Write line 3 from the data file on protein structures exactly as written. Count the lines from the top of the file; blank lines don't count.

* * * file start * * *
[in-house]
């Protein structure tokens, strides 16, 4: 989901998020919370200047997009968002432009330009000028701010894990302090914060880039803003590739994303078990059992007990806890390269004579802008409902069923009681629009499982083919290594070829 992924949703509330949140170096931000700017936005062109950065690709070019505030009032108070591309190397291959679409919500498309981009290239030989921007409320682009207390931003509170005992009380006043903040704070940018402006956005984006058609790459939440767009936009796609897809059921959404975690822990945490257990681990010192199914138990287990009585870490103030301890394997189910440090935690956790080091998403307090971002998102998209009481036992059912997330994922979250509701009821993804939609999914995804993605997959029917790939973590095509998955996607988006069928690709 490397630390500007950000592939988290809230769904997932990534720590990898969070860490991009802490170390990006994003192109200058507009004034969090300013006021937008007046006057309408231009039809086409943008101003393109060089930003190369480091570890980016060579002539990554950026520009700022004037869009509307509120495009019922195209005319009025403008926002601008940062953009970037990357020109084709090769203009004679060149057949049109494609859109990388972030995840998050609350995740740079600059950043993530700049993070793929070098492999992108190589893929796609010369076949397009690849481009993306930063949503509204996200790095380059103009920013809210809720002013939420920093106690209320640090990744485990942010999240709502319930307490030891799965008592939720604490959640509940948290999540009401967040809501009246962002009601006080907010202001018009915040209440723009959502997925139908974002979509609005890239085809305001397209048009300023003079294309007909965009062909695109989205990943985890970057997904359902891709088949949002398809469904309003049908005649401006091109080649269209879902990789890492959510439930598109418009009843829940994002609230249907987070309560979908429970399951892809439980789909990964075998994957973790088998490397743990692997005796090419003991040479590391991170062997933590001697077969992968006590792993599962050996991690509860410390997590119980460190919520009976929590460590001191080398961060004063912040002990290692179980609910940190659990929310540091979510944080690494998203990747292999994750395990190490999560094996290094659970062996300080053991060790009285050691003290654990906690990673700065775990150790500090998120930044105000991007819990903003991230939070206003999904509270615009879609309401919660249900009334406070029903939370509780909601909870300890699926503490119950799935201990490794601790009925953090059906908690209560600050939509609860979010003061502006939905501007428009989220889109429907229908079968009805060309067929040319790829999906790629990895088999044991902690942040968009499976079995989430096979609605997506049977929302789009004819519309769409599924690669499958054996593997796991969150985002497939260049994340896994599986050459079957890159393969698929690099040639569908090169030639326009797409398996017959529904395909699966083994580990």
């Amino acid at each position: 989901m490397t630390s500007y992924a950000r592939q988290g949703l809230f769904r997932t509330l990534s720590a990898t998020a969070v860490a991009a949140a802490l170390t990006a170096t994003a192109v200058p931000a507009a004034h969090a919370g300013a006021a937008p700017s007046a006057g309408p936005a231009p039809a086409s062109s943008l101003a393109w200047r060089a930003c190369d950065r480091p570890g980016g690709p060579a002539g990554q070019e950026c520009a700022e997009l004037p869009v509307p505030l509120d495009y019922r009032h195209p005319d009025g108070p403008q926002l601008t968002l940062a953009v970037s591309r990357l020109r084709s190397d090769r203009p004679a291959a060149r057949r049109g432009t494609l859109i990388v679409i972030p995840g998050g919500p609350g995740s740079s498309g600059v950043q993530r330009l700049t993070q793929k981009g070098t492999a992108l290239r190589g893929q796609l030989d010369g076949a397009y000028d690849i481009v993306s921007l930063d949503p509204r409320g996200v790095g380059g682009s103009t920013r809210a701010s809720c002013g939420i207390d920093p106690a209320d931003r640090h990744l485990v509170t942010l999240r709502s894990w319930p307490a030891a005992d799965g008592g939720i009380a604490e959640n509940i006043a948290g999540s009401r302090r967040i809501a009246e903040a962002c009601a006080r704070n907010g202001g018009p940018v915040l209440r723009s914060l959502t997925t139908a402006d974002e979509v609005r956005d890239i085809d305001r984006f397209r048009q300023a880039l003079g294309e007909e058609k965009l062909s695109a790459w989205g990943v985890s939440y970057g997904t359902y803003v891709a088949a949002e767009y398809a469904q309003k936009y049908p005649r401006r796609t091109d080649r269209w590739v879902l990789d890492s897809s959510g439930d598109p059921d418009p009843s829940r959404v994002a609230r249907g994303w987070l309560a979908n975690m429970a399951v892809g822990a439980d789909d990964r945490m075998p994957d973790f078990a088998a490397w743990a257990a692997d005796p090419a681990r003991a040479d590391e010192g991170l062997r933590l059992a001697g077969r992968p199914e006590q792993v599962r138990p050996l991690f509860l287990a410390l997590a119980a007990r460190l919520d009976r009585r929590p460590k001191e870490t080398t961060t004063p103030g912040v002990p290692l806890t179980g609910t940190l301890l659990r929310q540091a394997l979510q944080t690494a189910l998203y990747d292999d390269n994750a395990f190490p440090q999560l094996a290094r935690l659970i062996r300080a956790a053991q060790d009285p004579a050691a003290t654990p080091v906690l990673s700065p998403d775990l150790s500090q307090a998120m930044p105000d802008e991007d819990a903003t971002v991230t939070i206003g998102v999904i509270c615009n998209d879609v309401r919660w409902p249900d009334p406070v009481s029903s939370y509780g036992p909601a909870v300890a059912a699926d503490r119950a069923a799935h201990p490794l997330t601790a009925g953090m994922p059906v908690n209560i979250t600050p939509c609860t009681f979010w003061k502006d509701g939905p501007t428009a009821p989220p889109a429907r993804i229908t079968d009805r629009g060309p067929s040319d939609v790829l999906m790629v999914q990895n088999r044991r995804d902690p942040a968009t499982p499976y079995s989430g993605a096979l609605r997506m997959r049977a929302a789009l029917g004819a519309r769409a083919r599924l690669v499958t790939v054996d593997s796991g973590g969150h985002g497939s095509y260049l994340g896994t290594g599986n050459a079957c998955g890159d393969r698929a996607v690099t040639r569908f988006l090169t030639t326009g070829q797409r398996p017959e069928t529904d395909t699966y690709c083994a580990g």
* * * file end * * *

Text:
């Amino acid at each position: 989901m490397t630390s500007y992924a950000r592939q988290g949703l809230f769904r997932t509330l990534s720590a990898t998020a969070v860490a991009a949140a802490l170390t990006a170096t994003a192109v200058p931000a507009a004034h969090a919370g300013a006021a937008p700017s007046a006057g309408p936005a231009p039809a086409s062109s943008l101003a393109w200047r060089a930003c190369d950065r480091p570890g980016g690709p060579a002539g990554q070019e950026c520009a700022e997009l004037p869009v509307p505030l509120d495009y019922r009032h195209p005319d009025g108070p403008q926002l601008t968002l940062a953009v970037s591309r990357l020109r084709s190397d090769r203009p004679a291959a060149r057949r049109g432009t494609l859109i990388v679409i972030p995840g998050g919500p609350g995740s740079s498309g600059v950043q993530r330009l700049t993070q793929k981009g070098t492999a992108l290239r190589g893929q796609l030989d010369g076949a397009y000028d690849i481009v993306s921007l930063d949503p509204r409320g996200v790095g380059g682009s103009t920013r809210a701010s809720c002013g939420i207390d920093p106690a209320d931003r640090h990744l485990v509170t942010l999240r709502s894990w319930p307490a030891a005992d799965g008592g939720i009380a604490e959640n509940i006043a948290g999540s009401r302090r967040i809501a009246e903040a962002c009601a006080r704070n907010g202001g018009p940018v915040l209440r723009s914060l959502t997925t139908a402006d974002e979509v609005r956005d890239i085809d305001r984006f397209r048009q300023a880039l003079g294309e007909e058609k965009l062909s695109a790459w989205g990943v985890s939440y970057g997904t359902y803003v891709a088949a949002e767009y398809a469904q309003k936009y049908p005649r401006r796609t091109d080649r269209w590739v879902l990789d890492s897809s959510g439930d598109p059921d418009p009843s829940r959404v994002a609230r249907g994303w987070l309560a979908n975690m429970a399951v892809g822990a439980d789909d990964r945490m075998p994957d973790f078990a088998a490397w743990a257990a692997d005796p090419a681990r003991a040479d590391e010192g991170l062997r933590l059992a001697g077969r992968p199914e006590q792993v599962r138990p050996l991690f509860l287990a410390l997590a119980a007990r460190l919520d009976r009585r929590p460590k001191e870490t080398t961060t004063p103030g912040v002990p290692l806890t179980g609910t940190l301890l659990r929310q540091a394997l979510q944080t690494a189910l998203y990747d292999d390269n994750a395990f190490p440090q999560l094996a290094r935690l659970i062996r300080a956790a053991q060790d009285p004579a050691a003290t654990p080091v906690l990673s700065p998403d775990l150790s500090q307090a998120m930044p105000d802008e991007d819990a903003t971002v991230t939070i206003g998102v999904i509270c615009n998209d879609v309401r919660w409902p249900d009334p406070v009481s029903s939370y509780g036992p909601a909870v300890a059912a699926d503490r119950a069923a799935h201990p490794l997330t601790a009925g953090m994922p059906v908690n209560i979250t600050p939509c609860t009681f979010w003061k502006d509701g939905p501007t428009a009821p989220p889109a429907r993804i229908t079968d009805r629009g060309p067929s040319d939609v790829l999906m790629v999914q990895n088999r044991r995804d902690p942040a968009t499982p499976y079995s989430g993605a096979l609605r997506m997959r049977a929302a789009l029917g004819a519309r769409a083919r599924l690669v499958t790939v054996d593997s796991g973590g969150h985002g497939s095509y260049l994340g896994t290594g599986n050459a079957c998955g890159d393969r698929a996607v690099t040639r569908f988006l090169t030639t326009g070829q797409r398996p017959e069928t529904d395909t699966y690709c083994a580990g």